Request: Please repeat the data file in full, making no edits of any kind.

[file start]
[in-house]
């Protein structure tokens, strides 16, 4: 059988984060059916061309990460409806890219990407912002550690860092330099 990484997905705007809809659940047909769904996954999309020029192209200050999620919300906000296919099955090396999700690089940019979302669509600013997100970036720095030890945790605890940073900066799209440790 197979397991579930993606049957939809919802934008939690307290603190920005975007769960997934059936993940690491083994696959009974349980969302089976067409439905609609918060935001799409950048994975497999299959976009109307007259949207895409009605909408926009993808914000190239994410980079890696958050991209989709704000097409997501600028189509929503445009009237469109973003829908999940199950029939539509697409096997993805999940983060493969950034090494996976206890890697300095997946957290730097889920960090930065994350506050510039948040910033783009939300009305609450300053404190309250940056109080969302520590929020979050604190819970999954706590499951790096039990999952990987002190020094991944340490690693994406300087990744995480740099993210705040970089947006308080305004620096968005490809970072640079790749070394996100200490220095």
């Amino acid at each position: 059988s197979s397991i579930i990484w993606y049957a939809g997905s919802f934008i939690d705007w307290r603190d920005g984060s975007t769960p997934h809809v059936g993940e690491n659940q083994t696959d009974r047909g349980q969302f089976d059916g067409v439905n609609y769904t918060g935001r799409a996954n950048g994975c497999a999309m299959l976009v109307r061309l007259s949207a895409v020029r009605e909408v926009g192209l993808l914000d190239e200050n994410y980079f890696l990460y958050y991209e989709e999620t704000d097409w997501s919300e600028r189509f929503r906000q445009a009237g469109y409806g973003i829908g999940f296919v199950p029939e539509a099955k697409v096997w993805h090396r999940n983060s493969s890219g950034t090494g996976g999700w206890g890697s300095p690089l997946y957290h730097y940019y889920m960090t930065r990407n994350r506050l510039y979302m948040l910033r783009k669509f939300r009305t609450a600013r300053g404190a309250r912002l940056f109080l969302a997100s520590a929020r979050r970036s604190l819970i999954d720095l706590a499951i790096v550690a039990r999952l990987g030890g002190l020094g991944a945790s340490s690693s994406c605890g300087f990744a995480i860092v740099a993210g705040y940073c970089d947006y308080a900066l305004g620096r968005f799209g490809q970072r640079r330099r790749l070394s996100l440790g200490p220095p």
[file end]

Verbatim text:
[in-house]
């Protein structure tokens, strides 16, 4: 059988984060059916061309990460409806890219990407912002550690860092330099 990484997905705007809809659940047909769904996954999309020029192209200050999620919300906000296919099955090396999700690089940019979302669509600013997100970036720095030890945790605890940073900066799209440790 197979397991579930993606049957939809919802934008939690307290603190920005975007769960997934059936993940690491083994696959009974349980969302089976067409439905609609918060935001799409950048994975497999299959976009109307007259949207895409009605909408926009993808914000190239994410980079890696958050991209989709704000097409997501600028189509929503445009009237469109973003829908999940199950029939539509697409096997993805999940983060493969950034090494996976206890890697300095997946957290730097889920960090930065994350506050510039948040910033783009939300009305609450300053404190309250940056109080969302520590929020979050604190819970999954706590499951790096039990999952990987002190020094991944340490690693994406300087990744995480740099993210705040970089947006308080305004620096968005490809970072640079790749070394996100200490220095």
């Amino acid at each position: 059988s197979s397991i579930i990484w993606y049957a939809g997905s919802f934008i939690d705007w307290r603190d920005g984060s975007t769960p997934h809809v059936g993940e690491n659940q083994t696959d009974r047909g349980q969302f089976d059916g067409v439905n609609y769904t918060g935001r799409a996954n950048g994975c497999a999309m299959l976009v109307r061309l007259s949207a895409v020029r009605e909408v926009g192209l993808l914000d190239e200050n994410y980079f890696l990460y958050y991209e989709e999620t704000d097409w997501s919300e600028r189509f929503r906000q445009a009237g469109y409806g973003i829908g999940f296919v199950p029939e539509a099955k697409v096997w993805h090396r999940n983060s493969s890219g950034t090494g996976g999700w206890g890697s300095p690089l997946y957290h730097y940019y889920m960090t930065r990407n994350r506050l510039y979302m948040l910033r783009k669509f939300r009305t609450a600013r300053g404190a309250r912002l940056f109080l969302a997100s520590a929020r979050r970036s604190l819970i999954d720095l706590a499951i790096v550690a039990r999952l990987g030890g002190l020094g991944a945790s340490s690693s994406c605890g300087f990744a995480i860092v740099a993210g705040y940073c970089d947006y308080a900066l305004g620096r968005f799209g490809q970072r640079r330099r790749l070394s996100l440790g200490p220095p």